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FLEXO Magazine : June 2009
FTA TODAY company date press comments Back to Basics by Ruth Buckley of Bancroft Bag and Richard Black of All Printing Resources, which took place Tuesday, May 5 at 8 a.m. Lanska encouraged the use of documentation and in-plant standardization. Items that should be controlled include: specifi cations for critical components, cell condition (through proper care and cleaning), ink formulation, and job parameters used for job approval. He also advocated running to the numbers and maintaining ambient air temperature and humidity. “Training is not an expense,” he further stated. “It’s an investment in success.” Speaking on a similar, note, Catherine Haynes of All Printing Resources promoted simplifying complex processes, and modeled her theories after Einstein’s e=mc2 conclusion: o=vp2 C formula. Her , or output is equal to variables times profi le (squared). She also credited George Leyda and Sam Ingram of Clemson University with devising the PASOCCI approach (Plan, Analyze, Stabilize, Optimize, Characterize, Control, Improve) to successful implementation of profi ling and achieving predictable results. Her conclusion: consistency isn’t rocket science. “The tools and software are affordable and user friendly.” On the topic of computer-to-plate (CTP) technology, Dominic Ibarra of Anderson & Vreeland said “CTP has been around long enough,” and added, “It’s not magical.” The technology does help control processes, he claimed. “It’s predictable and repeatable.” CTP is not an imagesetter, he insisted, and takes much less effort to maintain. He then offered tips for linearity, calibration and even troubleshooting. 44 FLEXO JUNE 2009 Flexo 101 Session Supports Reducing Variables “Training is not an expense. ontrolling variables is the key to success, according to David Lanksa (Stork Cellramic). He led the procession of experts in the Flexo 101 Session, chaired It’s an investment in success.” —David Lanska, Stork Cellramic After explaining how human eyes perceive light and color, Bradley K. Taylor (DuPont) revealed that the limit of our perception is 150 microns, or 170 lpi. He noted that there are two types of dot gain: mechanical, in which the printed dot increases in size, and optical, in which light creates a shadow of about 10 microns around a dot. Basic dot gain compensation curves don’t account for this, and images will lose gray levels. But sharpening dots as occurs in a digital workfl ow will help get those levels back. Wrapping things up was Harper Corporation of America’s Bill Poulson. Again addressing variables, he encouraged attendees to standardize their anilox inventory to reduce them. He echoed earlier comments by Lanksa in that even two aniloxes of identical line screens could have different volumes as a result of inadequate cleaning and care. Optimize according to FIRST, he advised. Poulson also recommended correlating proofers to presses for better color matches. ■ www. f le xography. org 123456789 10 11 12 13 14 15 16 17 18 19 20 21 22 23 24 25 26 27 28 29 30 31 32 33 34 35 36 37 38 39 40 41 42 43 44 45 46 47 48 49 1 2 3 4 5 6 7 8 9 10 11 12 13 14 15 16 17 18 19 20 21 22 23 24 25 26 27 28 29 30 31 32 33 IT8.7/4-2005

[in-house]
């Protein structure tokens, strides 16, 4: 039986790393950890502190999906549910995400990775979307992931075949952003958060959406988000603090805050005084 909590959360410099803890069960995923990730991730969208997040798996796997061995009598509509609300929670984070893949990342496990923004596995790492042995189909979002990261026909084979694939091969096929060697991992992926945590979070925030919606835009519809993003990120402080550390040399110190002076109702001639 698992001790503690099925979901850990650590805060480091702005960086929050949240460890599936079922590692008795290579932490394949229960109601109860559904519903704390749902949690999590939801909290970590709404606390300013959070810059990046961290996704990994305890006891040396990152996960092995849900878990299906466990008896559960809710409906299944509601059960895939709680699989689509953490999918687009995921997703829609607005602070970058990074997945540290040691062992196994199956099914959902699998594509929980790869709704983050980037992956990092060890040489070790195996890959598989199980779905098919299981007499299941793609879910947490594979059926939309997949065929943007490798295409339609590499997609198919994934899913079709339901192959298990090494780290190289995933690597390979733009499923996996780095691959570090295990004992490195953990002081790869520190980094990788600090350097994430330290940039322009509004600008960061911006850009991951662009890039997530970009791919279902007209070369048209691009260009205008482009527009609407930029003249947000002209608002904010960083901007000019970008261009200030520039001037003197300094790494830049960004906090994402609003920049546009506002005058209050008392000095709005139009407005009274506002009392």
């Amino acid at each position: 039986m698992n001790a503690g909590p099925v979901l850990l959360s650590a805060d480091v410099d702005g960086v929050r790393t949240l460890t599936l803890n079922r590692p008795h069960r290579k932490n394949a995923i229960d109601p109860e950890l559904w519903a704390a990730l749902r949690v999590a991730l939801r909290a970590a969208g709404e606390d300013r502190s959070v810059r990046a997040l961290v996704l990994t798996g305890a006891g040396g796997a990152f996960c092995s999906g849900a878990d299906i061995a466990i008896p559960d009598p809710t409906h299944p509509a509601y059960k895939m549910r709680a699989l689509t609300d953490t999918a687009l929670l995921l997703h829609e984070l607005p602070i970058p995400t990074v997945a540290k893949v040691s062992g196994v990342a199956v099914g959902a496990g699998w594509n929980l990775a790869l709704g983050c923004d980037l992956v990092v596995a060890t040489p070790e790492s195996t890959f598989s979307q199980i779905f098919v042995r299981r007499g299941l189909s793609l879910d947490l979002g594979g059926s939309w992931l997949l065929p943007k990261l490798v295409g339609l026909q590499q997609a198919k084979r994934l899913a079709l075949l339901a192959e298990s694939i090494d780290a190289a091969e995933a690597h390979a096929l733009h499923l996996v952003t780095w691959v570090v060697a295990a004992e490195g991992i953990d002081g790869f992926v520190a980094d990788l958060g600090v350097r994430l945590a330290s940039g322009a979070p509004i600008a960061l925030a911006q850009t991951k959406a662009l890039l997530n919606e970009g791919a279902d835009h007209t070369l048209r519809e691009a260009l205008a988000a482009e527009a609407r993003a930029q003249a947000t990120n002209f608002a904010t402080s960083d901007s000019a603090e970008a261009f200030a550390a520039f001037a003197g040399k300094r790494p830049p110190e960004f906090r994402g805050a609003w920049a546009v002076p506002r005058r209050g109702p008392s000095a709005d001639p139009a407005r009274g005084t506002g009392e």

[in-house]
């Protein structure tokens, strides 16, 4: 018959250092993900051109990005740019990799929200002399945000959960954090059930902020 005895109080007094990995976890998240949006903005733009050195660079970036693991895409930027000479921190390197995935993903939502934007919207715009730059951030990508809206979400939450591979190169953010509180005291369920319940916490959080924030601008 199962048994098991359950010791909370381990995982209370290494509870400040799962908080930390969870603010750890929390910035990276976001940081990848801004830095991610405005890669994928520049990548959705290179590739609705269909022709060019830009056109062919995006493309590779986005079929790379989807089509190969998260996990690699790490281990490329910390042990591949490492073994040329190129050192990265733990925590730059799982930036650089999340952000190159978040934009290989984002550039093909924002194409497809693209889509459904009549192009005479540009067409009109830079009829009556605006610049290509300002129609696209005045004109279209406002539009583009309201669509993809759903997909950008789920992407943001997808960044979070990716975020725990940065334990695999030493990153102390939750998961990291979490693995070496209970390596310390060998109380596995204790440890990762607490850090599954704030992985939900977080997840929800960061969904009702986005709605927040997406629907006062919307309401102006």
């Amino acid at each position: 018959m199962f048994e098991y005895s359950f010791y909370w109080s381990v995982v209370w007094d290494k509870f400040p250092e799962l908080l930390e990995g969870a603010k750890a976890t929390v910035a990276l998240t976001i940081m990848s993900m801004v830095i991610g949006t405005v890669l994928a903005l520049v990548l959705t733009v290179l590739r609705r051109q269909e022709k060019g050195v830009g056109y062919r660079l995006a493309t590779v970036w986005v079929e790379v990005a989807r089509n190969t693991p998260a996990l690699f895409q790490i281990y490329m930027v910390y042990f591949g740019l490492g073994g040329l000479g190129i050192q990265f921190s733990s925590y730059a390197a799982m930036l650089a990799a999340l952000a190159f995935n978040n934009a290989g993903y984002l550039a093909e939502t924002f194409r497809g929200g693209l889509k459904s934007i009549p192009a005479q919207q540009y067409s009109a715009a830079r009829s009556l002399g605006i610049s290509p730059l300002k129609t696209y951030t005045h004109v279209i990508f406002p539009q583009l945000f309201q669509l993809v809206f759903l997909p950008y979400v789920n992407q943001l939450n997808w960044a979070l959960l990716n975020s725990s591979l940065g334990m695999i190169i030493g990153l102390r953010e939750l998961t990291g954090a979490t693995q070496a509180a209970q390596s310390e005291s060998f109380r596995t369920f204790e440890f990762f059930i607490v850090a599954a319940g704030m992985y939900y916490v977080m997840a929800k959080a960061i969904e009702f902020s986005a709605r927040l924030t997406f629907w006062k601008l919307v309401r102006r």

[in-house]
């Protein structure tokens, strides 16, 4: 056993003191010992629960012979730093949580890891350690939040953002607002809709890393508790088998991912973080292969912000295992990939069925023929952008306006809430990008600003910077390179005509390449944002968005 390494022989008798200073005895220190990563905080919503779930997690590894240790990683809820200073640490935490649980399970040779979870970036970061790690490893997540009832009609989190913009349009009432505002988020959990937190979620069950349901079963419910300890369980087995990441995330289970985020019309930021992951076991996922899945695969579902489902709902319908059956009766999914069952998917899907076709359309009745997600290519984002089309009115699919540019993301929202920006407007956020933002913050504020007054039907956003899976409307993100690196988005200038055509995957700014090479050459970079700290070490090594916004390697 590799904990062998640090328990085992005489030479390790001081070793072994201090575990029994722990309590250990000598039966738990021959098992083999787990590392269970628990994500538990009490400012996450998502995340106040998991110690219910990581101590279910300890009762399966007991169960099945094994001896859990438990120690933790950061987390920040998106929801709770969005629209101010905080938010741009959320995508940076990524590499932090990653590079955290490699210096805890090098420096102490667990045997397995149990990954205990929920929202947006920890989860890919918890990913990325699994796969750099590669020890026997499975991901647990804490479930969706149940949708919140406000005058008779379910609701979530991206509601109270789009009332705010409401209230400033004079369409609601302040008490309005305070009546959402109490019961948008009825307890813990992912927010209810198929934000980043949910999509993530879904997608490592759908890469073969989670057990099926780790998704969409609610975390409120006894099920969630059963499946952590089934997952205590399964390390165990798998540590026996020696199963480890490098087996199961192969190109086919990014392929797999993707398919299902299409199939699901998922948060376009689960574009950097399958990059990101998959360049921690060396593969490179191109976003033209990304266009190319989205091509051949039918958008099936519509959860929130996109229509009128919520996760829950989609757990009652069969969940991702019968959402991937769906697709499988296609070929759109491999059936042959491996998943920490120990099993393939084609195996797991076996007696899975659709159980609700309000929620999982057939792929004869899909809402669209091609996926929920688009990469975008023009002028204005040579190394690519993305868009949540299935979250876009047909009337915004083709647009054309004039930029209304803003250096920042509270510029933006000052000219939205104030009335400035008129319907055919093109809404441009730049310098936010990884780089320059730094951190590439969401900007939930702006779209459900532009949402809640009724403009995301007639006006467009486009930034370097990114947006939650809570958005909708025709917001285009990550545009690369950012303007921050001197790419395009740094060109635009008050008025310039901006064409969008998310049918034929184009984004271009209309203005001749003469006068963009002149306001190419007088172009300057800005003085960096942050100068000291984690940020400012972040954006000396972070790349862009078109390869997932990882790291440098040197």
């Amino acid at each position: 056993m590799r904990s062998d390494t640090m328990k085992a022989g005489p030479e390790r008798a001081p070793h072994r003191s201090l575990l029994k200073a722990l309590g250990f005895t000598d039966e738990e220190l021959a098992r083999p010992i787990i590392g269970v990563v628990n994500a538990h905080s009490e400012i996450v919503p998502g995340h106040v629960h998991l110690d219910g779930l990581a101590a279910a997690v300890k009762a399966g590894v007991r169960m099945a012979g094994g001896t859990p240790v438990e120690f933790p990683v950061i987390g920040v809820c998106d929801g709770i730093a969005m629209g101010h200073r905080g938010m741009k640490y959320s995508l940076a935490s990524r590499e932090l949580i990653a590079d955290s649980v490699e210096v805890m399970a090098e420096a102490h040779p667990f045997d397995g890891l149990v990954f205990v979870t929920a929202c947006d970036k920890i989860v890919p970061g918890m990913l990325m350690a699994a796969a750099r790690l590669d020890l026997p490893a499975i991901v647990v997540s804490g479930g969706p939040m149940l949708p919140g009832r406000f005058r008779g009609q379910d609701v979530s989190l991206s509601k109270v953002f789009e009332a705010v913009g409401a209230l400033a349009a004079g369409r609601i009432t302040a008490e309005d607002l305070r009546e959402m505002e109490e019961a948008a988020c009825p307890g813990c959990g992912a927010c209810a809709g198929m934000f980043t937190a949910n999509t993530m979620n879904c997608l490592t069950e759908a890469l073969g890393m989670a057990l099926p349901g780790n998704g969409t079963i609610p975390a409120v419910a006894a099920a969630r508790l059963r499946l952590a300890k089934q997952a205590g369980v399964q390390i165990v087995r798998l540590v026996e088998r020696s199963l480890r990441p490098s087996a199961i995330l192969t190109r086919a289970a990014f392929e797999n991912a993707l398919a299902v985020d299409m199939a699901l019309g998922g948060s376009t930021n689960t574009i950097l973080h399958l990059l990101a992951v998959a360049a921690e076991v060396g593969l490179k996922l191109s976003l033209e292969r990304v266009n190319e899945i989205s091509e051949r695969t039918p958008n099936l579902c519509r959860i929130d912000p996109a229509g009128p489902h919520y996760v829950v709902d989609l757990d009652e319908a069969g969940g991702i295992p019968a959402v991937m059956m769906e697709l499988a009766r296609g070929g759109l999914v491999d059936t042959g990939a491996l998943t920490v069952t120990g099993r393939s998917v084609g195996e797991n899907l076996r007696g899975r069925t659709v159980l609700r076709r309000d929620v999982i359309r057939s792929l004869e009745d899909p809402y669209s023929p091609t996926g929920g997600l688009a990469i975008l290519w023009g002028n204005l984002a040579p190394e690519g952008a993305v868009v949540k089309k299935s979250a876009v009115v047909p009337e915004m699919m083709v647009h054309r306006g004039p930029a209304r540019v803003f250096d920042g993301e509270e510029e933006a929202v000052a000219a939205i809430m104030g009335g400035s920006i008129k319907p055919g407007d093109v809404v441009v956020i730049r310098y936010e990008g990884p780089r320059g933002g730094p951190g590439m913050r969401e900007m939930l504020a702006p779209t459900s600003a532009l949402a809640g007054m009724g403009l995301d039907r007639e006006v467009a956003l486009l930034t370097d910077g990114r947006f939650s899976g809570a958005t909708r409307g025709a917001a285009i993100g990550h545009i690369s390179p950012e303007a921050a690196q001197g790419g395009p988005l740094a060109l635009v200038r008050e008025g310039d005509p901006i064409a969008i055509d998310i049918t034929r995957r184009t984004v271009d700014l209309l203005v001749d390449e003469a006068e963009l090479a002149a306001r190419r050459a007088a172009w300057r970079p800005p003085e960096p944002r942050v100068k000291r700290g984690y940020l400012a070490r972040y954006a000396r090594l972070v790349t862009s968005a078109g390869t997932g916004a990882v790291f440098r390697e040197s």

Sustainable Spring 2009